Lufthansa Group is taking encouragement from strong summer demand after confirming the financial hit from strike disruption, increased costs, and lower than expected capacity expansion.

The Star Alliance airline group had earlier this month cut its full-year outlook after revealing first-quarter losses more than trebled. 

In publishing its full first quarter results today, Lufthansa Group confirmed a first-quarter adjusted EBIT loss of €849 million ($910 million), reflecting an impact of more than €350 million from industrial action.

Lufthansa Group corporate

Source: Lufthansa

Most of the strike action, both within the company and in the wider transport sector, was centred in Germany and its Lufthansa Airlines business was most impacted. Adjusted EBIT losses deepened to €640 million at Lufthansa’s German passenger business in the quarter, up from €366 million a year ago. 

The German carrier has since struck agreements with both ground and cabin crew unions, but will now focus on cost-saving efforts in a bid to counter higher personnel expenses.

”In the coming months, we will work intensively to compensate for the effects of rising costs. We have taken additional measures to this end, particularly at Lufthansa Airlines, which is significantly affected by rising personnel expenses and fees,” says Lufthansa Group chief financial officer Remco Steenbergen.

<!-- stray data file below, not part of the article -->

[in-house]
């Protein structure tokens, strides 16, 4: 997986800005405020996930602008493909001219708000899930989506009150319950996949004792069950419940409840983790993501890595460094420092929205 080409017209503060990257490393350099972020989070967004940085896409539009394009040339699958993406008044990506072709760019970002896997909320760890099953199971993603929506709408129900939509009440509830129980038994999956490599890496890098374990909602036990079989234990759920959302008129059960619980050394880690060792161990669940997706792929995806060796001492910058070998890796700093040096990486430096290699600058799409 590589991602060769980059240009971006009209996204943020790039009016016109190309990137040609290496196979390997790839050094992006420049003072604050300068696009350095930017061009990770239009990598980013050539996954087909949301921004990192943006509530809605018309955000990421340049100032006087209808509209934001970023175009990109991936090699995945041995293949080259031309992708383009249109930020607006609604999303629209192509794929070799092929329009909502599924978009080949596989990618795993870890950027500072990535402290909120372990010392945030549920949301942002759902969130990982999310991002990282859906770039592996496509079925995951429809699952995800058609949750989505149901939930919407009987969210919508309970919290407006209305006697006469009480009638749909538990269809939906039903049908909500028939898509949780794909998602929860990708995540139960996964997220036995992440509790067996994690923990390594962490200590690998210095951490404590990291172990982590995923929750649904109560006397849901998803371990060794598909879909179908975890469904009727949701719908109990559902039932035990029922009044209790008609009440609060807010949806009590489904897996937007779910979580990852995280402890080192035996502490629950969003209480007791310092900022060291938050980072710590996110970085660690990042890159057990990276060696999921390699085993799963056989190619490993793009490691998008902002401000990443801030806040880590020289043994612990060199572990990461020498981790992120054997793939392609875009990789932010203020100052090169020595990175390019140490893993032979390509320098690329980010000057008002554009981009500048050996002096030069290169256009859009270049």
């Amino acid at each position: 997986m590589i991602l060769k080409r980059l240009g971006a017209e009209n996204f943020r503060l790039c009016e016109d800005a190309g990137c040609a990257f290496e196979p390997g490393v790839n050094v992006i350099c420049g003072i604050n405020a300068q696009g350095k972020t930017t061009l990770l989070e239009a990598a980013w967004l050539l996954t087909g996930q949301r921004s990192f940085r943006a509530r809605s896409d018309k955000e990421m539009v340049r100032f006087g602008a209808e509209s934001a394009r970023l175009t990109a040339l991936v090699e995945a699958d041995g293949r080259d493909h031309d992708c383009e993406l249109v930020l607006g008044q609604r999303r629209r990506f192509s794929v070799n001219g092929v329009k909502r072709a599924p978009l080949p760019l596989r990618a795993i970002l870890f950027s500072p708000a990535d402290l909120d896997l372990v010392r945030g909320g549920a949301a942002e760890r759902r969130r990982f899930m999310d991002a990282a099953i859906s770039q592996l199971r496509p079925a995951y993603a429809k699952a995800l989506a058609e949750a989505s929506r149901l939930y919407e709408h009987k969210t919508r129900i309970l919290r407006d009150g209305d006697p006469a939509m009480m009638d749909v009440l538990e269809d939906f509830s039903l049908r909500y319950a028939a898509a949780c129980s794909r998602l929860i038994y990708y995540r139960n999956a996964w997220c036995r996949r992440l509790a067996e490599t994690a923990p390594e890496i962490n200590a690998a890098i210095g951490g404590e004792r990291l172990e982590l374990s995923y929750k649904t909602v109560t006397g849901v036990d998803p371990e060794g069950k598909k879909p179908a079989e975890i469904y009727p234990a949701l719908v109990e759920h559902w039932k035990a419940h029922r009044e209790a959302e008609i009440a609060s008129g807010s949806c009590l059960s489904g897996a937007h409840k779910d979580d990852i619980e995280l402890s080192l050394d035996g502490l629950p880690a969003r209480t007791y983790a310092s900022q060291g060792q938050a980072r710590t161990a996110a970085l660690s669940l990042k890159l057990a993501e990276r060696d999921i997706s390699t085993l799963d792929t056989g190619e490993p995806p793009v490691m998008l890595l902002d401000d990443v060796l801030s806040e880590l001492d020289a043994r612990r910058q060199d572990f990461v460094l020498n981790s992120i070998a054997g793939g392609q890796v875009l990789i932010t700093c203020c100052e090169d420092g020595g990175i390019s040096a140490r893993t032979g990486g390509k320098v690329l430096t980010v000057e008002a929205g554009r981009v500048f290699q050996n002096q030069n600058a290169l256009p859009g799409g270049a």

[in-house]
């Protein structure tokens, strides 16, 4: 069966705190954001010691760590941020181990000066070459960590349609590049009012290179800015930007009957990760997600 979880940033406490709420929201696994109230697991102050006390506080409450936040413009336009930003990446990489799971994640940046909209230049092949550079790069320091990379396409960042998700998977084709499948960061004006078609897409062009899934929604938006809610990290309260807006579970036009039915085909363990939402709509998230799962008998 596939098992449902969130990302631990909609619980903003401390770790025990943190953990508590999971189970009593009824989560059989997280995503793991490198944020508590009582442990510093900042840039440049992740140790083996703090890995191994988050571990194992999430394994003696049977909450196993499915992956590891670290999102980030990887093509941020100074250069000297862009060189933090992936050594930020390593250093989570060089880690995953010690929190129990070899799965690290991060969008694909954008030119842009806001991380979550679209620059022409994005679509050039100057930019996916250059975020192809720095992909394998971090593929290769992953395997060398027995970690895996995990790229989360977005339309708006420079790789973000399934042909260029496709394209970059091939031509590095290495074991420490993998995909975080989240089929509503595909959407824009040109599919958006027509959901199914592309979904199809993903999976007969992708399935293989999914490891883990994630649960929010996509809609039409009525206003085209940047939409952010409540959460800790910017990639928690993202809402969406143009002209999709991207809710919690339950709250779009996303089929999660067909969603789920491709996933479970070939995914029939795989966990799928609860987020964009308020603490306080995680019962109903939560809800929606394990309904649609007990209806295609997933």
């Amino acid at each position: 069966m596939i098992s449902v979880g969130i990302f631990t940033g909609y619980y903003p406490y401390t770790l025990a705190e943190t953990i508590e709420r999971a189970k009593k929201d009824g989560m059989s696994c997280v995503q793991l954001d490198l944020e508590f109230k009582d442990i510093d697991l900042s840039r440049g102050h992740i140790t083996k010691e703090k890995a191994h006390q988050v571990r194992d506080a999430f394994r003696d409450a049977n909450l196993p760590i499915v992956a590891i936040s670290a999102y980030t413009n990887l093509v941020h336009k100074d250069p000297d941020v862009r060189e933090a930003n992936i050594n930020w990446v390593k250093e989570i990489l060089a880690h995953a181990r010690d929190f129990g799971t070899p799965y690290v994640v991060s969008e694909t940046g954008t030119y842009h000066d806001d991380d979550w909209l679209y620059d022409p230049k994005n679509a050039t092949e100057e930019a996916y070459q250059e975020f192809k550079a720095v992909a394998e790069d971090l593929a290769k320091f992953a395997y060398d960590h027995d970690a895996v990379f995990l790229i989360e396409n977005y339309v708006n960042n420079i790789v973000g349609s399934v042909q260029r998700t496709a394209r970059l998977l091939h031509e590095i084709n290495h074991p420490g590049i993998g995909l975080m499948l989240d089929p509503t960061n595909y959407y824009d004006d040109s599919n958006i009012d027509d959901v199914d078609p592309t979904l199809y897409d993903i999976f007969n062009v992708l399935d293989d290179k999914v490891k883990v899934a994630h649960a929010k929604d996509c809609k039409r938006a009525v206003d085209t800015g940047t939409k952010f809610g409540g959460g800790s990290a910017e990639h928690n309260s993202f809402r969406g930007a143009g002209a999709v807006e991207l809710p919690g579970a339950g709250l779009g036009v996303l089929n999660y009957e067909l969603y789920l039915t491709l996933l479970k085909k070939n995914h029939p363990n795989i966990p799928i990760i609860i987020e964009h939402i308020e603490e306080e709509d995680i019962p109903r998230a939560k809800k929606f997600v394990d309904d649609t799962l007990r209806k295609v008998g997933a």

”I therefore remain convinced that we will be able to achieve stable unit cost development for the year as a whole without taking the strikes in the first quarter into account.”

While Lufthansa felt much of the pain, operating results across all the group’s passenger units fell in the quarter. As was the case in the first quarter of 2023, Swiss International Air Lines was its only passenger carrier to post a profit in the lower-season period. However, even the Swiss carrier’s operating profit was halved to €33 million.

Lufthansa Group Q1 operating result by airline
AirlineQ1 2024Q1 2023
 Source: Lufthansa, operating result is adjusted EBIT
Lufthansa (€640m) (€366m)
Swiss International Air Lines €33m €77m
Eurowings (€137m) (€103m)
Austrian Airlines (€122m) (€73m)
Brussels Airlines (€58m) (€44m)
Lufthansa passenger businesses (€918m) (€512m)
Lufthansa Group total (€849m) (€73m)

Lufthansa Group chief executive Carsten Spohr says: “We are now leaving the first quarter behind us, which was mainly impacted by strikes, and are at a turning point. We have reached long-term wage agreements for the majority of our employees. This means planning certainty and clarity for the coming years.

”We are still seeing strong demand, which is even significantly higher than last year for the summer,” he says. The group says summer bookings are 16% ahead of 2023. ”One thing is already clear: it will be another very strong summer,” Spohr says.

Alongside strike impact, Lufthansa Group has also flagged it will not be able to increase capacity as quickly hoped this year amid continued aircraft delivery delays and efforts to build in an operational buffer. It now expects to increase full-year capacity to around 92% of 2019 levels, less than the 94% it had originally aimed to reach.

The group also confirmed its downward revised full-year guidance of an adjusted EBIT of around €2.2 billion, lower than the €2.7 billion it had originally hoped for.